Notice how the destination phone number was right padded with spaces so that the field took exactly 21 characters, %to21%, and that the company name, ACME Inc. (713-555-1212) was right padded with exactly 42 characters, %fr42%. Also note other fields, such as the month, were left padded with zeros to two characters, with a zero.

Command Line Parameters

The /SEND parameter must always be the first command line parameter. It is always followed by two additional parameters (fax filename and phone number).
bgfax /send output.fax 555-1212

Same as /SEND, except this limits the maximum transmission speed to 9600 bps. Valid speeds are 2400, 4800, 7200, 9600, 12000 and 14400. Many older fax modems are already limited to 9600.
bgfax /send:4800 output.fax 555-1212

Forces BGFAX to transmit a fax beginning at page nn of the fax image file. So, if you have a 40 page fax, and want to send pages 37-40...
bgfax /send output.fax 555-1212 /sp:37

Tells BGFAX to only display a single line of text on the screen while it is sending the fax. This is so that your DOS application can keep its screen intact as it shells to BGFAX. The nn number represents the line number of the screen. /QQ:1 puts the status bar on the top of the screen. To put the status bar at the bottom...
bgfax /send output.fax 555-1212 /qq:25

If this parameter is present, BGFAX assumes it is working in a multitasking operating system in which more than one BGFAX task or process may be running. The nn represents the Process ID number, and this PID number will be appended to any log files BGFAX uses. To force BGFAX to name its log file BGFAX2.LOG instead of BGFAX.LOG...
bgfax /send output.fax 555-1212 /pid:2

This parameter overrides the fr= entry in the BGFAX.CNF file. Underscores must be used instead of spaces.

This parameter is used to stuff the %toNN% fh= template. If not used, the template will be stuffed with the destination telephone number, as given on the command line. Underscores must be used instead of spaces. Examples...

          bgfax /send output.fax 555-4141 /fr:ACME,_Inc._Sales_Dept
          bgfax /send output.fax 555-4141 /to:John_Doe_XYZ,_Inc.
          bgfax /send output.fax 555-4141 /fr:John_Q._Public /to:John_Doe

          To: 555-4141              From: ACME Inc. Sales Dept                       08/16/95  14:26  Pg 01/05
          To: John Doe XYZ, Inc.    From: ACME Inc. (713-555-1212)                   08/16/95  14:26  Pg 01/05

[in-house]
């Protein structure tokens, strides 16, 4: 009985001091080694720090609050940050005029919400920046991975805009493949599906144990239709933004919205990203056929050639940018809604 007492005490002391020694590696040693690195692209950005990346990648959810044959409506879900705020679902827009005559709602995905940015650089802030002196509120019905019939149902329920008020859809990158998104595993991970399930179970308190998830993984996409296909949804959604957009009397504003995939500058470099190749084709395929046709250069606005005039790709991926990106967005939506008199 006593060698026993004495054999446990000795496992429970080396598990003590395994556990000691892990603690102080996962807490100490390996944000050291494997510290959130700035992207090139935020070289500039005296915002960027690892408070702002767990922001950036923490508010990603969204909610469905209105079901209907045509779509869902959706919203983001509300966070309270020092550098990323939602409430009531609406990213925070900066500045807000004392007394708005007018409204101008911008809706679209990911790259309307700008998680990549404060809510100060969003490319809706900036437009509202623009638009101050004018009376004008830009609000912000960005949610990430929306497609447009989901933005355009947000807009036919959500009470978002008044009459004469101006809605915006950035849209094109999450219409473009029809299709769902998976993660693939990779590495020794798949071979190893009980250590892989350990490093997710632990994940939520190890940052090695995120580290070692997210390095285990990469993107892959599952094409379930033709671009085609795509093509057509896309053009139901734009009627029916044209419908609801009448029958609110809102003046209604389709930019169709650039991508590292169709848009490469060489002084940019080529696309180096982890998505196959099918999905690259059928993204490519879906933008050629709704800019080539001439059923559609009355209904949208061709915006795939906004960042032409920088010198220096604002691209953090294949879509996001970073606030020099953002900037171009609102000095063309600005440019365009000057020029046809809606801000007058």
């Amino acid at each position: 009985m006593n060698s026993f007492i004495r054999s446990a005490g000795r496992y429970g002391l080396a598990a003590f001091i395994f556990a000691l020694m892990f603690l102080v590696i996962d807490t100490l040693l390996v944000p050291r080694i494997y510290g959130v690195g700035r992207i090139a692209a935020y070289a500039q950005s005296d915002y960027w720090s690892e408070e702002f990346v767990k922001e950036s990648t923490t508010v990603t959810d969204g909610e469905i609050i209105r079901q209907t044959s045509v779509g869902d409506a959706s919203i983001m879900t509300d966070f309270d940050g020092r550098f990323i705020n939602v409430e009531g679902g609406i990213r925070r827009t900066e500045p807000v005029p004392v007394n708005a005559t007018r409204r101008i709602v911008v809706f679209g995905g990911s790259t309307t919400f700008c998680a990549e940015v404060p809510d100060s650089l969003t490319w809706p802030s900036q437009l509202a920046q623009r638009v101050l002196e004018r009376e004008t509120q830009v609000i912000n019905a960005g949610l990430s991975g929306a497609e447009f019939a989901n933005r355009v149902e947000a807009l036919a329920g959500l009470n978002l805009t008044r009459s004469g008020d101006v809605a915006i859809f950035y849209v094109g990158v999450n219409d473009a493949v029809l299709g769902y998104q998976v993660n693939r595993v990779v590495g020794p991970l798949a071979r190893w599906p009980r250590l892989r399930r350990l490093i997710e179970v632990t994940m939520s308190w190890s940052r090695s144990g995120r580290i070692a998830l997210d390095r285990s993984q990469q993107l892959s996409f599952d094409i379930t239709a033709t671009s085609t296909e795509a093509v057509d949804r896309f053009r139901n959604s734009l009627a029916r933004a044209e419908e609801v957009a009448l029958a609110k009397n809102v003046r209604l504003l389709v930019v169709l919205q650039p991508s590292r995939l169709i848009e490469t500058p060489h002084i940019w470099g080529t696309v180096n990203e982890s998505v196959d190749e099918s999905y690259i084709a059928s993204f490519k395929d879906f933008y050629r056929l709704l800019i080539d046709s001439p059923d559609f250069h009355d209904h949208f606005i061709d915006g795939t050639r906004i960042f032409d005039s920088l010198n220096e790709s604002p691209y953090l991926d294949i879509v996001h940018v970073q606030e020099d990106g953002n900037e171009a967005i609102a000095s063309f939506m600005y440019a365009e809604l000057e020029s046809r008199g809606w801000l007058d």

To: John Doe              From: John Q. Public                             08/16/95  14:26  Pg 01/05
Forces Class 2 modems to use Class 1. The modem must support Class 1.

Forces Class 2.0 modems to use Class 2. The modem must support Class 2.

Places BGFAX into extended results mode. This was extensively discussed in the Result Codes (Errorlevels) section.

Places BGFAX into hardware flow control (CTS handshaking) mode. BGFAX normally defaults to XON/XOFF software flow control, as that is what most fax modems support by default. If the /HW switch is used on a Class 2 modem, you may need to modify the ds= dial string entry from BGFAX.CNF. ds=AT&K3DT will usually work on most Rockwell based modems (&K3). For other modems, you will need to look up the command to force RTS/CTS flow control. Class 2.0 modems will not need the ds= adjusted if the /HW switch is used. Some Class 1 modems may need an adjustment, others may not. This switch is ignored in the OS/2 version.

Places BGFAX into 50 line mode. You must have a VGA monitor and graphics card for this switch to function. This switch is ignored in the OS/2 version.

Places BGFAX into "European Date" mode. When BGFAX writes to the log files, all dates will be logged in DD-MM-YY format instead of the traditional American format of MM-DD-YY.

Places BGFAX into "No Banner" mode. Normally, BGFAX puts a top-of-page header on every page that is sent out. /NB will cause BGFAX to omit the top-of-page headers. The /NB switch should only be used in countries where this is legal. The United States and Canada do not permit anonymous faxes, so the /NB switch should never be used.

BGFAX normally creates a detailed log file (BGFAX.LOG), and if this command line parameter is used, it will no longer write the log file.

BGFAX normally creates a detailed log file (BGFAX.LOG), but if this command parameter is used, it will skip most of the debug information. This results in a much shorter log file, but still has enough data to get an idea of what is happening.

Forces BGFAX to use only monochrome (black-and-white) colors for people without color monitors.

Forces BGFAX to use "numeric mode" when talking to the modem in Class 1 mode. This might be needed if you are sending faxes from a US Robotics I-Modem (ISDN "modem"). Numeric mode puts the modem into "ATEQV" mode.

Add nn extra scan lines to the top of each page sent.
BGFAX /SEND file.fax 555-1212 /si:20
BGFAX will add 20 blank scan lines to the top of each page as it sends. Just adds extra white space, nothing special.

Check ID of remote machine before we send the document.
BGFAX /SEND file.fax 5079620 /ci:7_9620
BGFAX will dial the remote fax machine, and make sure that a "7 9620" appears somewhere in the remote fax ID. Note that underscores (_) are used to represent spaces. If /ER mode is active, if the Check ID fails, BGFAX /SEND will exit with errorlevel 18. If no /ER, if it fails, it will exit the standard error exit errorlevel 1. How is this useful? Well, say someone gets call forwarding on their fax line, and they have to forward their number to an alternate fax machine for a week while their fax machine is repaired. The remote fax machine is probably programmed with an alternate remote ID, and BGFAX /SEND will abort when it realized the remote ID does not match what it should, in the case that you need to send very confidential documents.

Compound Example

bgfax /send:9600 output.fax 555-1212 /qq:10 /c1 /sp:2 /ed /pid:44

BGFAX would send the file "OUTPUT.FAX" to 555-1212 with a maximum speed of 9600 bps. BGFAX will work in "quiet" mode--displaying status information on a single line (line number 10). BGFAX will force Class 1 mode, and it will start sending the fax at page number 2. BGFAX will log the results into the BGFAX44.LOG file and the dates will be in European format instead of American format.